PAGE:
New Zealand First leader Winston Peters has delivered his most stinging blow to date against his coalition partners, accusing Labour of abandoning the regions.
"Provincial voters have had confirmed for them today that the Labour Party is abandoning them to their fate," Peters said.
His comments come after Labour this afternoon announced it would be discontinuing the $3 billion Provincial Growth Fund (PGF) – the crown jewel of NZ First's coalition agreement with Labour.
Instead, it plans to roll out a $200 million Regional Strategic Partnership Fund if it is re-elected.
It's similar to the PGF, but with a much smaller price tag.
Peters was less than impressed with Labour's policy saying: "It's a gross mutation of what has been a flagship success during New Zealand First's term in Government".
He called Labour's mooted fund a "straight cop-out" and a "sad commentary on Labour's priorities when they are by themselves".
NZ First policy was for the Government to spend at least another $3 billion on extending the PGF during the next term.
But speaking to reporters in Wairarapa today, Ardern poured cold water over that idea.
"The PGF was only ever designed to be a $3 billion project over three years," she said.
Peters said there was a sense of irony in Labour's announcement.
"Labour politicians, from the top down, can't get into the camera shots quick enough at every PGF announcement."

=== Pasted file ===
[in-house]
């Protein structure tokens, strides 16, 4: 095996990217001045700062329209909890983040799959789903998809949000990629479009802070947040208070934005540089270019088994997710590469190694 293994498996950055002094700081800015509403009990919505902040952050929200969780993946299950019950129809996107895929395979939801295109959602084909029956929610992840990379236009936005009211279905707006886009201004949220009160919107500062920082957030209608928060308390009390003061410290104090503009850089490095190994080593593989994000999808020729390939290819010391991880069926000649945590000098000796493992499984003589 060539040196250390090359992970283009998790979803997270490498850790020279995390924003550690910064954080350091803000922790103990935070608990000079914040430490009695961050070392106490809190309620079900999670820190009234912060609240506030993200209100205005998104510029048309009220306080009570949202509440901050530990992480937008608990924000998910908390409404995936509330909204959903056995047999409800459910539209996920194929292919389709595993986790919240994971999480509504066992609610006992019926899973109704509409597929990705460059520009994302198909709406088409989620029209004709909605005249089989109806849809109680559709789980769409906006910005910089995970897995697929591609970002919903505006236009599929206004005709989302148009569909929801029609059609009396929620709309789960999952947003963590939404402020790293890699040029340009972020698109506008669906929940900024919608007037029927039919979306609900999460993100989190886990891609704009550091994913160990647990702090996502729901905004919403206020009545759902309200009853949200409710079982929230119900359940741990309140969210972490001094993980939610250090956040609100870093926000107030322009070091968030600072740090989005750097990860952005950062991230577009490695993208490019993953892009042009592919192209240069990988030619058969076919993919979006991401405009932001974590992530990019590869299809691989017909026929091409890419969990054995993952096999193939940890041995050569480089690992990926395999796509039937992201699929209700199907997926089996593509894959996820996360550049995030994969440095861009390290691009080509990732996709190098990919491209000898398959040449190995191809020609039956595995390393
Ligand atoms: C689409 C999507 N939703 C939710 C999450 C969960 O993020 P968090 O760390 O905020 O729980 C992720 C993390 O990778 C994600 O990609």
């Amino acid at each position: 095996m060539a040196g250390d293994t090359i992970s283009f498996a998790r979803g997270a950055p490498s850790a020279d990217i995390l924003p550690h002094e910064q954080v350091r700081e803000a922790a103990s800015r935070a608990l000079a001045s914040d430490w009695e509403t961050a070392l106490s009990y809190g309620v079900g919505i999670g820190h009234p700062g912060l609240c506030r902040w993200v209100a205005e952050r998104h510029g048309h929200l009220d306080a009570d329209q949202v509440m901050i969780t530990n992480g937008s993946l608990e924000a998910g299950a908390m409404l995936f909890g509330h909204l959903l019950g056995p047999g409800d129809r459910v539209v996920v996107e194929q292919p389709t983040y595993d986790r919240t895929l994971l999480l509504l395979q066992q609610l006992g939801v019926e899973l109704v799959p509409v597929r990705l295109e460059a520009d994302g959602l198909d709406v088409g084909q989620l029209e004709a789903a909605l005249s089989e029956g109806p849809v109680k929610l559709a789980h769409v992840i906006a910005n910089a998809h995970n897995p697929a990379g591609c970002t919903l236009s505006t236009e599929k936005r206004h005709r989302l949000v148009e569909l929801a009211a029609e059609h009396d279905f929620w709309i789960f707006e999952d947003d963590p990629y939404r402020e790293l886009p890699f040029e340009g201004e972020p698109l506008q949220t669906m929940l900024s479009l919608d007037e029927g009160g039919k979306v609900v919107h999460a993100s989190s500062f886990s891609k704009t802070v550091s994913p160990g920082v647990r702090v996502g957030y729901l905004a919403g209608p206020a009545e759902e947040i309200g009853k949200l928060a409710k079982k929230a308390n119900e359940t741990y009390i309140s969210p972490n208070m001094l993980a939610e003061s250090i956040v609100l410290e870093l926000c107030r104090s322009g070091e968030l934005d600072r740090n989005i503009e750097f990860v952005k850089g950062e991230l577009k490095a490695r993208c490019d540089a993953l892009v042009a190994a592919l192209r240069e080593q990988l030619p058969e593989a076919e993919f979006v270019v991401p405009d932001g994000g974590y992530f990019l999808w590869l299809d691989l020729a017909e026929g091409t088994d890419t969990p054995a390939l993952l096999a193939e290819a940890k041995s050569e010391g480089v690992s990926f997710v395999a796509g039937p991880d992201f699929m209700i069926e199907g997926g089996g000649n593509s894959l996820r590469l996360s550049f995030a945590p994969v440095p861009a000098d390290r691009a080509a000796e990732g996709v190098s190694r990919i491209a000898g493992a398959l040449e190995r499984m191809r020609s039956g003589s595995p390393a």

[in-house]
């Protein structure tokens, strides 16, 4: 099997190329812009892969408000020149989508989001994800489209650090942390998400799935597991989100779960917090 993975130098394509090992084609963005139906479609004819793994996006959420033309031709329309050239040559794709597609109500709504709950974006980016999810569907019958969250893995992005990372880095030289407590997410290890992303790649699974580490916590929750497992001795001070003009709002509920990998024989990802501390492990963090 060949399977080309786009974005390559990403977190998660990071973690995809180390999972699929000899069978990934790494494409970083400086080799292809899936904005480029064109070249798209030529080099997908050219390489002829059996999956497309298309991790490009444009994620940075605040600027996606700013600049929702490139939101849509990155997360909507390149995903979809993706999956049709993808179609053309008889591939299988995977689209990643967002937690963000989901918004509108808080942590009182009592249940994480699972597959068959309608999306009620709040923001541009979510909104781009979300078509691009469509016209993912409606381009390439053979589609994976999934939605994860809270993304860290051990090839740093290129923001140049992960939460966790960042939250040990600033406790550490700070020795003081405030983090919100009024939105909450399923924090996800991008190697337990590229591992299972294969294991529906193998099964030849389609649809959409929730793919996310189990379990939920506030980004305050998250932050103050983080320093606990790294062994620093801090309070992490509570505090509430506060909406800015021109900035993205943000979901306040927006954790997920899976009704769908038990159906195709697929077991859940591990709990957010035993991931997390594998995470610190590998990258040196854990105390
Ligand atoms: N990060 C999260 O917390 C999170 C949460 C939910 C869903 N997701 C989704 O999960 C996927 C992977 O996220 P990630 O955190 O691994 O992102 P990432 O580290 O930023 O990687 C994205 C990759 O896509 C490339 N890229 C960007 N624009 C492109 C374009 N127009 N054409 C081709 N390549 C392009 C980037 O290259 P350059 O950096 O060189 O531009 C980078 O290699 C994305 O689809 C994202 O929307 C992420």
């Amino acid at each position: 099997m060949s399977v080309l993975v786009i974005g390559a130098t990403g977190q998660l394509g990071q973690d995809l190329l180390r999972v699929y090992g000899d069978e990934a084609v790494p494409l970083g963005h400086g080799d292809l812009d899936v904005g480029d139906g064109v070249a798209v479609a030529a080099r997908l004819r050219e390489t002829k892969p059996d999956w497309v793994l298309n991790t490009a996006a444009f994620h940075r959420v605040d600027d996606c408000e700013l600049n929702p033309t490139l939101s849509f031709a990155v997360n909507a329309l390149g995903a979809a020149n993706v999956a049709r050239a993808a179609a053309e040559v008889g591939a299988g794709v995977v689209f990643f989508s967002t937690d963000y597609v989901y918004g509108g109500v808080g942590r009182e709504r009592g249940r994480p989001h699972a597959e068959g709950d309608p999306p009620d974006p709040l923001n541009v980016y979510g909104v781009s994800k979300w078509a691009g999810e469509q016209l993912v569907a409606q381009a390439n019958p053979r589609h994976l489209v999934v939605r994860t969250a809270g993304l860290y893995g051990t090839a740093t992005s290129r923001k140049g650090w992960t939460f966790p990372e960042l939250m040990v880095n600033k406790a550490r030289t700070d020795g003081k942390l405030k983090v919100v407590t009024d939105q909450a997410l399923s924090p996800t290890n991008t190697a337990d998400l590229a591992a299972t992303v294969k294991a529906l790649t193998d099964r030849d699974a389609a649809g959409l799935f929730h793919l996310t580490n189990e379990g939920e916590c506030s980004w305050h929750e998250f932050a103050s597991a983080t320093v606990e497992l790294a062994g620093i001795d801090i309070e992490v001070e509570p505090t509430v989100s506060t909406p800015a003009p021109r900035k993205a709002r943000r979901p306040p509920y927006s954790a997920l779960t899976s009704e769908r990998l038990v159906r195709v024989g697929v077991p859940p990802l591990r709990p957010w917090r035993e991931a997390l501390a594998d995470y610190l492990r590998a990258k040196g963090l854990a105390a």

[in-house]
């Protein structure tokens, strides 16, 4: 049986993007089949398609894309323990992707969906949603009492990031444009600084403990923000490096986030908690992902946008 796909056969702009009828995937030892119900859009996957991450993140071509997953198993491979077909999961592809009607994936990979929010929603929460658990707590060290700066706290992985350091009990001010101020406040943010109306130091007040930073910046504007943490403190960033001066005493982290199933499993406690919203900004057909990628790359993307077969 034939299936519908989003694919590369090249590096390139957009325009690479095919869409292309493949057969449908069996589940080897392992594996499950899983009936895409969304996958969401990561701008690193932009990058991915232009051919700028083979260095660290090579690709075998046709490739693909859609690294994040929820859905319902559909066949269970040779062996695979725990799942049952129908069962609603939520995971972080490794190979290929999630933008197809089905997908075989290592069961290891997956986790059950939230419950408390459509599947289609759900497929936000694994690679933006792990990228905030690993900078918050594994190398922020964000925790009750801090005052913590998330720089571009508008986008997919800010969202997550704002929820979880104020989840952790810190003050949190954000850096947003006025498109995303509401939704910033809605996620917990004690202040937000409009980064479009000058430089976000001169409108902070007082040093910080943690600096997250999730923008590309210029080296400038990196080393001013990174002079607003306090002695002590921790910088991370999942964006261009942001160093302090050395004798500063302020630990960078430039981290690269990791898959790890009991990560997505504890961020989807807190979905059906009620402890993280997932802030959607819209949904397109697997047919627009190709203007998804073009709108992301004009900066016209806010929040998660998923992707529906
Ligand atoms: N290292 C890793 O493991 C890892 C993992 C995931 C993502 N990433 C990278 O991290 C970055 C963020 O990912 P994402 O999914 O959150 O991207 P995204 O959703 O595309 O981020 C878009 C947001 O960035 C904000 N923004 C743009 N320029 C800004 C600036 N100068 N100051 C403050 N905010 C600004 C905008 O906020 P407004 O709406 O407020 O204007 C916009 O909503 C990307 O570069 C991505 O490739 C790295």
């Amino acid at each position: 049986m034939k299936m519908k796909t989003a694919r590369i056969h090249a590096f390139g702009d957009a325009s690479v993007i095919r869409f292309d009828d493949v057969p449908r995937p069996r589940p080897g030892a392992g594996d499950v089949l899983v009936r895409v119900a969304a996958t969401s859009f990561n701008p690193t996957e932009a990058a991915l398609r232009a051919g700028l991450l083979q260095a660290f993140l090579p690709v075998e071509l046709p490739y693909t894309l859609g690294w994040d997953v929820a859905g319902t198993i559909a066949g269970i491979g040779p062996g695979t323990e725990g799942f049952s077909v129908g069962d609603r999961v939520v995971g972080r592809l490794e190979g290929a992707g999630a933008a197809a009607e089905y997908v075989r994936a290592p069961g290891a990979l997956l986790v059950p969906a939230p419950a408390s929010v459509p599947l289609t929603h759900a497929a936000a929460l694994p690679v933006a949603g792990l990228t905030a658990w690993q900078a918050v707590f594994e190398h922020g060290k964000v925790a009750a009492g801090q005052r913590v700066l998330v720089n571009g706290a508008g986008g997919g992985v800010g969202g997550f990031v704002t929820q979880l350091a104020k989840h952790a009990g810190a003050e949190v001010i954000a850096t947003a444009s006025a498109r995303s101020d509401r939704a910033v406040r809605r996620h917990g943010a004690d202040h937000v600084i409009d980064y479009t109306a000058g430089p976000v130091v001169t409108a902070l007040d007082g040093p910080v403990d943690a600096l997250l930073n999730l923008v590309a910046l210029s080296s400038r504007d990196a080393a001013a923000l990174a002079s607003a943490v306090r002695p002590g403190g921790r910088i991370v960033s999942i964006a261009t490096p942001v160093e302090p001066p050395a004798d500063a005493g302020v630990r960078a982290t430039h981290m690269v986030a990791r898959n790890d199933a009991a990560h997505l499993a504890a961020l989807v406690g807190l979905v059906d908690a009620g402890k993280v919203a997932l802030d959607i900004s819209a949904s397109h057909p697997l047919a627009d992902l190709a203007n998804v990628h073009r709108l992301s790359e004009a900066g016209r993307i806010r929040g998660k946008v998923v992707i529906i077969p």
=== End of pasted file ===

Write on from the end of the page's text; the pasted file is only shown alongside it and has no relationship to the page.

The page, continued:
He said they were happy to cut the PGF ribbons and accept the applause – "now they would rather cut their ties with provincial voters".
"Voters from Kaitaia to the Bluff know that investments through the PGF during the last three years showed that the Government, for the first time in a long time, were with them.
"Now they know that one party in that Coalition Government, Labour, had no real commitment towards them."
He went on to speculate that the remaining $2.8 billion – which presumably would have gone towards the new PGF – would be used to fulfil the party's "Auckland Light Rail dream".
"One of their signature mega-failures, alongside KiwiBuild," Peters said.
Ardern did not wish to comment on Peters' response when speaking to media this afternoon – saying only this was a matter for NZ First.
This is not the first time Peters has turned on his coalition partners.
Earlier this week, he referred to them as "the other side" in a speech in which he was highly critical of KiwiBuild among other Labour policies.
He has spoken at length about how NZ First MPs have been a handbrake on the some of the "silly ideas" that Labour and the Greens have attempted to push through cabinet.
By contrast, Ardern has barely spoken about NZ First unless she has been questioned on something specific.
And even then, her replies more often than not tend to be: "That is a matter for New Zealand First".